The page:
The army of candidates: Aspiring councillors during Italy’s municipal elections

From LSE BLOG

Municipal elections were held in Italy on 3-4 October, with a further ballot being held in 65 municipalities on 17-18 October. Marino De Luca assesses what lessons can be learned from participation rates in the elections.

On 3 and 4 October 2021, votes were cast in Italy for the direct election of mayors and municipal councils. This involved 1,191 municipalities (1,153 in the 15 regions with ordinary statutes and 38 in the region with a special statute, Friuli Venezia Giulia) for 12,147,040 voters distributed over 14,505 sections.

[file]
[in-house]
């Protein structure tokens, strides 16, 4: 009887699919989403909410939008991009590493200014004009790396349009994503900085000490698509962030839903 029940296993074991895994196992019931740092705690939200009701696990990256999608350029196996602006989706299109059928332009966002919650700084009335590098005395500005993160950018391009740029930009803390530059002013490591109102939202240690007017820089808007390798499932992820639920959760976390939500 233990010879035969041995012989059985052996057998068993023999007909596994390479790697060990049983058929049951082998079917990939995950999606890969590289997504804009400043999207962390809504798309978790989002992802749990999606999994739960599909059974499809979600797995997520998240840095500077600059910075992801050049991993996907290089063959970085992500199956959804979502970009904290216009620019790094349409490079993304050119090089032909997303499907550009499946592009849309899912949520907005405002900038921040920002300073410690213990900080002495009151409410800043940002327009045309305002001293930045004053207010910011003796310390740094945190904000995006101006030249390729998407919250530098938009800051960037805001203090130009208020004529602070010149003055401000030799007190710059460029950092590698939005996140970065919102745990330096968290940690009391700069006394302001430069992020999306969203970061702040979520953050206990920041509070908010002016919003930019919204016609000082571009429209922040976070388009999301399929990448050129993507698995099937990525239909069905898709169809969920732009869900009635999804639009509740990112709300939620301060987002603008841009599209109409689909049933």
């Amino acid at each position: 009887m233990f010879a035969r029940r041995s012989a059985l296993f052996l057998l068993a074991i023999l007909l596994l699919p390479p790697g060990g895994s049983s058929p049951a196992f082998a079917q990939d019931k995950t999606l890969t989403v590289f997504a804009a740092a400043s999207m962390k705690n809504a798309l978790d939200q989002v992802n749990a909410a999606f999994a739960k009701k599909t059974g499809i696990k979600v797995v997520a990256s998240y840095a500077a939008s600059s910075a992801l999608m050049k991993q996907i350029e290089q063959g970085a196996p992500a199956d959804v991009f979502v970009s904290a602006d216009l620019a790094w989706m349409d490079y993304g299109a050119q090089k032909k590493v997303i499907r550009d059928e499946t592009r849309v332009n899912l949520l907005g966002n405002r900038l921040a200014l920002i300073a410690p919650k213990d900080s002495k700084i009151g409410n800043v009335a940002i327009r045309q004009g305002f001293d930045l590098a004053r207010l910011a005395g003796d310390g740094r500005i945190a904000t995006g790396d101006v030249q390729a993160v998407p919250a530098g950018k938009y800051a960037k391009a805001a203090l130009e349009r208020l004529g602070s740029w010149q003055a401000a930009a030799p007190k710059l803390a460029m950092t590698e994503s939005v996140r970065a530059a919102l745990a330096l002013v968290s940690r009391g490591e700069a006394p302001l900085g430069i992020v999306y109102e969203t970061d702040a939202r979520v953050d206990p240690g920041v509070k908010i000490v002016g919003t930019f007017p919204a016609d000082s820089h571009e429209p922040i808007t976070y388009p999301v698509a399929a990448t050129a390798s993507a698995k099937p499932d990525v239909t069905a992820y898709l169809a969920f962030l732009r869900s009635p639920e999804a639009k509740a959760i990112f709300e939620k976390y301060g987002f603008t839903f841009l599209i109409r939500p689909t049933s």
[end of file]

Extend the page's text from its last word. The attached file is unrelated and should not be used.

In particular, there were elections in 19 provincial capitals, of which six were also regional capitals: Bologna, Milan, Naples, Rome, Turin and Trieste. In 65 municipalities there will be a ballot on 17 and 18 October. The ballot, in the Italian legal system, goes ahead in two cases. First, in all municipalities that are called “superiors” – with a population greater than 15,000 inhabitants (in the autonomous province of Trento, this threshold is lowered to 3,000) – if no candidate for mayor has managed to obtain 50%+1 of the valid votes in the first round; and second, in municipalities with fewer than 15,000 inhabitants (3,000 in the autonomous province of Trento), if the first round ended with a tie between two candidates.

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